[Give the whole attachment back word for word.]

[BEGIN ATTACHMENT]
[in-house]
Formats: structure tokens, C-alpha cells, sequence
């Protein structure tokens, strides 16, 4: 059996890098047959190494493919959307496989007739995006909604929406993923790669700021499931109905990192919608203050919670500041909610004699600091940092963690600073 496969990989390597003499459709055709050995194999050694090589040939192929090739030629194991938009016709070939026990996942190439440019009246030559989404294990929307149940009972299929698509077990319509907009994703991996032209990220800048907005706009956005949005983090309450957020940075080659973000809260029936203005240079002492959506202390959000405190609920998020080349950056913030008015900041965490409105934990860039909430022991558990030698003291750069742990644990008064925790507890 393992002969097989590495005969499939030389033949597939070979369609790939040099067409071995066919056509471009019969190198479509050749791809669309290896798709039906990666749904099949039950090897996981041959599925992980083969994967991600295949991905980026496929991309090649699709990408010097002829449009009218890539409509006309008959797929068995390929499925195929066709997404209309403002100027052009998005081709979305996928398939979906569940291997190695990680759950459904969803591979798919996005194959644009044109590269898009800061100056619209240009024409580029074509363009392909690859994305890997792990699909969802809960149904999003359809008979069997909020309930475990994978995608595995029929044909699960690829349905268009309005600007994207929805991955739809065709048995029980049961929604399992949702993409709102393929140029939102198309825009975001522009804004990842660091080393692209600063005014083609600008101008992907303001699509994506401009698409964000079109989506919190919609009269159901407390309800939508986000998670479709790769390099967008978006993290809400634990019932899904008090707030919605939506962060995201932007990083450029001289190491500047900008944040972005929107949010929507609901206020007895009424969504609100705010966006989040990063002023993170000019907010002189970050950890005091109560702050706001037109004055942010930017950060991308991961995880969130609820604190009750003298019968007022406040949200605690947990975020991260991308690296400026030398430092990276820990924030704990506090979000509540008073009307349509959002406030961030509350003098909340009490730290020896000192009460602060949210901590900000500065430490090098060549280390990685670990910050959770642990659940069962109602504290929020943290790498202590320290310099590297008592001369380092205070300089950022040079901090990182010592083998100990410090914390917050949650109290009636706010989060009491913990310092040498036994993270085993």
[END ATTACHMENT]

[in-house]
Formats: structure tokens, C-alpha cells, sequence
């Protein structure tokens, strides 16, 4: 059996890098047959190494493919959307496989007739995006909604929406993923790669700021499931109905990192919608203050919670500041909610004699600091940092963690600073 496969990989390597003499459709055709050995194999050694090589040939192929090739030629194991938009016709070939026990996942190439440019009246030559989404294990929307149940009972299929698509077990319509907009994703991996032209990220800048907005706009956005949005983090309450957020940075080659973000809260029936203005240079002492959506202390959000405190609920998020080349950056913030008015900041965490409105934990860039909430022991558990030698003291750069742990644990008064925790507890 393992002969097989590495005969499939030389033949597939070979369609790939040099067409071995066919056509471009019969190198479509050749791809669309290896798709039906990666749904099949039950090897996981041959599925992980083969994967991600295949991905980026496929991309090649699709990408010097002829449009009218890539409509006309008959797929068995390929499925195929066709997404209309403002100027052009998005081709979305996928398939979906569940291997190695990680759950459904969803591979798919996005194959644009044109590269898009800061100056619209240009024409580029074509363009392909690859994305890997792990699909969802809960149904999003359809008979069997909020309930475990994978995608595995029929044909699960690829349905268009309005600007994207929805991955739809065709048995029980049961929604399992949702993409709102393929140029939102198309825009975001522009804004990842660091080393692209600063005014083609600008101008992907303001699509994506401009698409964000079109989506919190919609009269159901407390309800939508986000998670479709790769390099967008978006993290809400634990019932899904008090707030919605939506962060995201932007990083450029001289190491500047900008944040972005929107949010929507609901206020007895009424969504609100705010966006989040990063002023993170000019907010002189970050950890005091109560702050706001037109004055942010930017950060991308991961995880969130609820604190009750003298019968007022406040949200605690947990975020991260991308690296400026030398430092990276820990924030704990506090979000509540008073009307349509959002406030961030509350003098909340009490730290020896000192009460602060949210901590900000500065430490090098060549280390990685670990910050959770642990659940069962109602504290929020943290790498202590320290310099590297008592001369380092205070300089950022040079901090990182010592083998100990410090914390917050949650109290009636706010989060009491913990310092040498036994993270085993």